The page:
An Insider’s Look at the Prospective Cancer Conference

Cheri Hinshelwood
Cheri Hinshelwood

Written by Cheri Hinshelwood, Communications Advisor, Sentara Healthcare

As a corporate communications professional, I am privileged to get an insider’s look at medicine in Hampton Roads. The following is a snapshot of what happened during a recent prospective cancer conference, one that guides care of current patients. A reporter was with me as we experienced first hand how some care is rendered within the Sentara Cancer Network. The reporter was gathering facts to help her better write a story about cancer care in the region.

Cancer team on your side

Cancer doctors get up pretty early in the morning, especially on Thursdays. Head and neck cancer conferences happen every Thursday on the Sentara Norfolk General Hospital and Eastern Virginia Medical Center Campus. Community partners in cancer care meet to discuss their patients’ treatment. On a recent Thursday, 26 cancer experts sit shoulder to shoulder in a conference room in Eastern Virginia Medical School’s Hofheimer Hall.

EVMS residents and doctors, medical oncologists from Virginia Oncology Associates, radiation oncologists from VOA and EVMS, head and neck surgeons, pathologists, radiologists, Sentara nurse navigators, dieticians, social workers, registrars, and community educators, along with community dentists all join in with others on the care team. They share what they know of each case based on their specialty, experience with the patient, latest studies, and advances in cancer care. Together they explore the options for each patient.

On this day, at seven o’clock the first case is summarized using no names to protect patient privacy, “57-year-old-male,” a doctor begins. Projected on a huge screen is a slide the pathologist, who is specially trained in head and neck cancer, discusses with the team. He shows images of the stained tumor samples he viewed under the microscope.  “Likely sarcoma, but it might be carcinoma,” he announces, pointing to some signs of those types of cells on screen.  After some additional discussion, he shares his final diagnosis. The radiologist continues that a CT and MRI show the sinus tumor has also invaded a nerve.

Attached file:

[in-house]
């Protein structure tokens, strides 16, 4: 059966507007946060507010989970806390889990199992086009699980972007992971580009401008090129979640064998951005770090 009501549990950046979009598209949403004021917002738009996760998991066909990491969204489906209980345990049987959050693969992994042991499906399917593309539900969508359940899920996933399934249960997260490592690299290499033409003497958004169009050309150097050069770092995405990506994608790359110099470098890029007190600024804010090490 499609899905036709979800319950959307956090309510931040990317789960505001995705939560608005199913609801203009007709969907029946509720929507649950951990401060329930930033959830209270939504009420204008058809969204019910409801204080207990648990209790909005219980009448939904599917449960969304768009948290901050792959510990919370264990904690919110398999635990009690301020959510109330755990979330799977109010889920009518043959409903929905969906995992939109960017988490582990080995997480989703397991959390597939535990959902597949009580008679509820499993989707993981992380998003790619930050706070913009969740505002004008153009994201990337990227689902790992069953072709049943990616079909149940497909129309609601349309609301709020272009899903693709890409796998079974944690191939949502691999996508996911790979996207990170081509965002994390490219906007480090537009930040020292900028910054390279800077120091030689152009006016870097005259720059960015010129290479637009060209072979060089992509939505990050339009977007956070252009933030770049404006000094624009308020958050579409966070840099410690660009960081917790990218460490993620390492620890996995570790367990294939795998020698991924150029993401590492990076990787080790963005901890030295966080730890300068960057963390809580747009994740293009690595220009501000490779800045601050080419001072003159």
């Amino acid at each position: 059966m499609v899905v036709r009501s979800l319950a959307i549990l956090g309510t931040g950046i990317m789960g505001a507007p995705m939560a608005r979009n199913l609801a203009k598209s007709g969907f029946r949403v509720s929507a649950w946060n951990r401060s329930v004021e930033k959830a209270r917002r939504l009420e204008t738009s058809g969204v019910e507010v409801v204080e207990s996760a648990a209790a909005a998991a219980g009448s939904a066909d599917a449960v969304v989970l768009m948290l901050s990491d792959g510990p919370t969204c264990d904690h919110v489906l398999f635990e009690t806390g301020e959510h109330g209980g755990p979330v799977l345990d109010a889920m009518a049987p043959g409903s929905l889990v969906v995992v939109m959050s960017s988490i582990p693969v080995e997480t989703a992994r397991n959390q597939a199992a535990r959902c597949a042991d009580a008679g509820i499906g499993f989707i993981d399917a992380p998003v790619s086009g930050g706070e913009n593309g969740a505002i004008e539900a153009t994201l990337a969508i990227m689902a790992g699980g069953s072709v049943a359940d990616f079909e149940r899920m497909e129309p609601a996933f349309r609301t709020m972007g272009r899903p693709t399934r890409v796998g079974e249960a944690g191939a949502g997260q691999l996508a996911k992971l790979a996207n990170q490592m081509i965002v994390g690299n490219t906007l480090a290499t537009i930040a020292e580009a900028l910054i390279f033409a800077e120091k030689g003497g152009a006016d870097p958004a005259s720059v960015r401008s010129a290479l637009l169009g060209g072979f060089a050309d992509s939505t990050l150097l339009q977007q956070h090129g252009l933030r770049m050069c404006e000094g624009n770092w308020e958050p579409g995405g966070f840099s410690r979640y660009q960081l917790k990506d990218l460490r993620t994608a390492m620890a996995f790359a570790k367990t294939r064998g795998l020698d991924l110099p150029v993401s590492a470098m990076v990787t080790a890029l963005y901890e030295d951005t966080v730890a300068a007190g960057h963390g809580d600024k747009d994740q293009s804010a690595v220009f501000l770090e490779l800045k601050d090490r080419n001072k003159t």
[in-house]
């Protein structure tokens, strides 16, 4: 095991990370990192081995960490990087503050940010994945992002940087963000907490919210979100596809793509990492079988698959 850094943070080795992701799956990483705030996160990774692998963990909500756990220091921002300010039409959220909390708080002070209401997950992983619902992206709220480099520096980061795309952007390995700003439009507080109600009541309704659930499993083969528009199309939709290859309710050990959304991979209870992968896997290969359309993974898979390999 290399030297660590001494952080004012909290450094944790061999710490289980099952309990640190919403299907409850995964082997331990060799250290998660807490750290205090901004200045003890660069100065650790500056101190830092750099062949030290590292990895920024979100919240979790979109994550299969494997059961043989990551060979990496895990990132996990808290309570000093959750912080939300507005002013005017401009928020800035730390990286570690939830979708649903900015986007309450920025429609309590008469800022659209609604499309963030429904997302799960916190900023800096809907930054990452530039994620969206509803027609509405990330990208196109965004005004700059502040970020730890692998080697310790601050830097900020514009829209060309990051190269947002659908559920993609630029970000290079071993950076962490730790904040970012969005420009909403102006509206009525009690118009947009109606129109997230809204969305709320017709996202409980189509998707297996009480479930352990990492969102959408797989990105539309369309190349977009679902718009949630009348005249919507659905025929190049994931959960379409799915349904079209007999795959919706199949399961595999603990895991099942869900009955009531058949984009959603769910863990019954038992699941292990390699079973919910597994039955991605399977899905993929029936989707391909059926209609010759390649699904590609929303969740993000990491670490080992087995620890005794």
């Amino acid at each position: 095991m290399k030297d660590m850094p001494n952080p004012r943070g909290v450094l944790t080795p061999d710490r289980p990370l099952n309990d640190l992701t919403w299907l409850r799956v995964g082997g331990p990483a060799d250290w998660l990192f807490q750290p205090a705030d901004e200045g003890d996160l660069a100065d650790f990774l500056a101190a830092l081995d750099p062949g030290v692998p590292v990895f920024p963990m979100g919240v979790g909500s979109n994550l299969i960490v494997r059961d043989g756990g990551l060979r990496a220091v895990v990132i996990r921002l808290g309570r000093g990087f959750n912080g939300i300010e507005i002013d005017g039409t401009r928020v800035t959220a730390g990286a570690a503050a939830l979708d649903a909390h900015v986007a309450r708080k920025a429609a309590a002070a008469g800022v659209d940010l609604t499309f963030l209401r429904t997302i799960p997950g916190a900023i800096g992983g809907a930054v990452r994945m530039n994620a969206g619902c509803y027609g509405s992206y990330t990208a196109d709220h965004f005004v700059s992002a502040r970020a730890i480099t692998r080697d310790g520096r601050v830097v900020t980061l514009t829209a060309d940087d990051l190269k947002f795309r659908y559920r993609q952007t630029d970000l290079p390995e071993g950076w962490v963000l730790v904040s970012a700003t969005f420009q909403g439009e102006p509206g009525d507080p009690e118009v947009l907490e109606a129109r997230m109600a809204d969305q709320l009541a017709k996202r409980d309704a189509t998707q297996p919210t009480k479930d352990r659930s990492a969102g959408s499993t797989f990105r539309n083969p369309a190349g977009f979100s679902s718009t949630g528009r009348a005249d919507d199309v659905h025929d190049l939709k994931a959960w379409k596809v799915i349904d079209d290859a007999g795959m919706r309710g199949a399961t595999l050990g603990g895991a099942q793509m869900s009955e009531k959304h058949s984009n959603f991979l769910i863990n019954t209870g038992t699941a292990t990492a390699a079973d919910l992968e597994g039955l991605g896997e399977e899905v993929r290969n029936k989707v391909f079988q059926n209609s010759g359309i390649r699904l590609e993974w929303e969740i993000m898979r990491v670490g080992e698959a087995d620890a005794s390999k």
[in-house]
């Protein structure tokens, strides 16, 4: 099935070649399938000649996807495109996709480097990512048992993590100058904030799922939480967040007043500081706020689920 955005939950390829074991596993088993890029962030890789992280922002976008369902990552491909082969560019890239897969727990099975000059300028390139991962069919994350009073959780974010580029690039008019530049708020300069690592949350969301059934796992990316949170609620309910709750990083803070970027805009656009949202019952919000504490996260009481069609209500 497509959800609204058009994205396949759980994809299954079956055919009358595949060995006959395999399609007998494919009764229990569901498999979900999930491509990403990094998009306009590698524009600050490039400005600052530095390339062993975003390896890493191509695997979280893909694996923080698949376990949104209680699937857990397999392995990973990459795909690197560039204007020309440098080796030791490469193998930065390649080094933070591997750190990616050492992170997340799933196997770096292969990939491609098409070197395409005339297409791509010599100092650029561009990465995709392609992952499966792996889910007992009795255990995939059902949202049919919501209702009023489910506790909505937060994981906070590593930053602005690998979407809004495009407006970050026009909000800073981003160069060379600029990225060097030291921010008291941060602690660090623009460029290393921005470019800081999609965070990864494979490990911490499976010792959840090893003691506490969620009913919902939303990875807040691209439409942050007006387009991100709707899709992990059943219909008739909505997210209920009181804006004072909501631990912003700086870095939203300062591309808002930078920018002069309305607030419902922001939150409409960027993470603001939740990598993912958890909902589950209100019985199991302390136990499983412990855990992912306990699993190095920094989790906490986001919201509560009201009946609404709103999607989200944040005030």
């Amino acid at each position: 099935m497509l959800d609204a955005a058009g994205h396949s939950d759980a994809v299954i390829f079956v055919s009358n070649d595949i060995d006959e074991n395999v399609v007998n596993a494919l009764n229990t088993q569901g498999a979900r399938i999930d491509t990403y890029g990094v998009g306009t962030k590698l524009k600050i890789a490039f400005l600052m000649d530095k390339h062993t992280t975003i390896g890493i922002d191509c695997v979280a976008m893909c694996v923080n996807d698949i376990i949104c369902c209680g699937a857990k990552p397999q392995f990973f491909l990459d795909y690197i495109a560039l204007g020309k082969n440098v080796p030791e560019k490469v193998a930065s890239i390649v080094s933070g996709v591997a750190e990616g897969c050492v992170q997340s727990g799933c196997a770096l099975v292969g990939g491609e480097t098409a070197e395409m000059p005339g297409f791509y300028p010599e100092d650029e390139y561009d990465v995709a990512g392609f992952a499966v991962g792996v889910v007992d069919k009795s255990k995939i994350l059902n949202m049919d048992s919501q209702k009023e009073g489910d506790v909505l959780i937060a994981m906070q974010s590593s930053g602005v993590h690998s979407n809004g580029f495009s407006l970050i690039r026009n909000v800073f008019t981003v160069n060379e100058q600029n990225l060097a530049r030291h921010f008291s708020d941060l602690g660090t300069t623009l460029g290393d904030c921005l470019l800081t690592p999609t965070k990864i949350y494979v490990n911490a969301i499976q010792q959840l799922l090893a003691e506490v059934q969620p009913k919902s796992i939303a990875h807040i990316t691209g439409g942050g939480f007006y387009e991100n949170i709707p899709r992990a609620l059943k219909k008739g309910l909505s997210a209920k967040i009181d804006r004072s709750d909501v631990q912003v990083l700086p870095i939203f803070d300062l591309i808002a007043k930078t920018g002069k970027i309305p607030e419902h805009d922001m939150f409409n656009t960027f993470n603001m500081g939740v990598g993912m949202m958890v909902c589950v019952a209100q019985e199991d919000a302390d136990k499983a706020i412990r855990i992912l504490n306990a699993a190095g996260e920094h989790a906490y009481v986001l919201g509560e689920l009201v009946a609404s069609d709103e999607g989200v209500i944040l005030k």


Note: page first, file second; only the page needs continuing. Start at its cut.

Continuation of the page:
Always learning

This is a teaching case and like the others that follow, a flood of technical terms washes over those in the room. Each word has a precise meaning and very few words are needed by the clinical team to convey the exactness of the condition, potential treatments, and possible outcomes.  Notes are scribbled and treatment plans are finalized among these experts as each case progresses.

With almost no pause between cases, another case is summarized. A video launches on screen showing a 2.2 centimeter mass. “He’s got curable disease,” the surgeon says of his 38-year-old patient, “if we can get clear margins.”

Passion and compassion seep into the clinical jargon, if you listen closely. One doctor wishes out loud, “My hope for this patient would be lymphoma…” his voice trails off as he considers the youth of his patient and lymphoma as the lesser evil among the possibilities.

A case previously reviewed comes up for more discussion on this day. The surgeon leads, “What’s happening with this patient? How’s her therapy coming,” he asks. “I have her under my wing,” the radiation oncologist confirms. “She doesn’t think highly of chemo, and she’s only getting to three of five radiation treatments, despite my best efforts to encourage her,” the oncologist continues. The clinical social worker chimes in that the patient relies on a friend to get to and from treatments and adds that the friend strongly encourages treatment for this patient.

Heads nod confirming they’ve seen this before where patients may be reluctant to seek and get care. It doesn’t keep them from caring and wanting the best for their patients.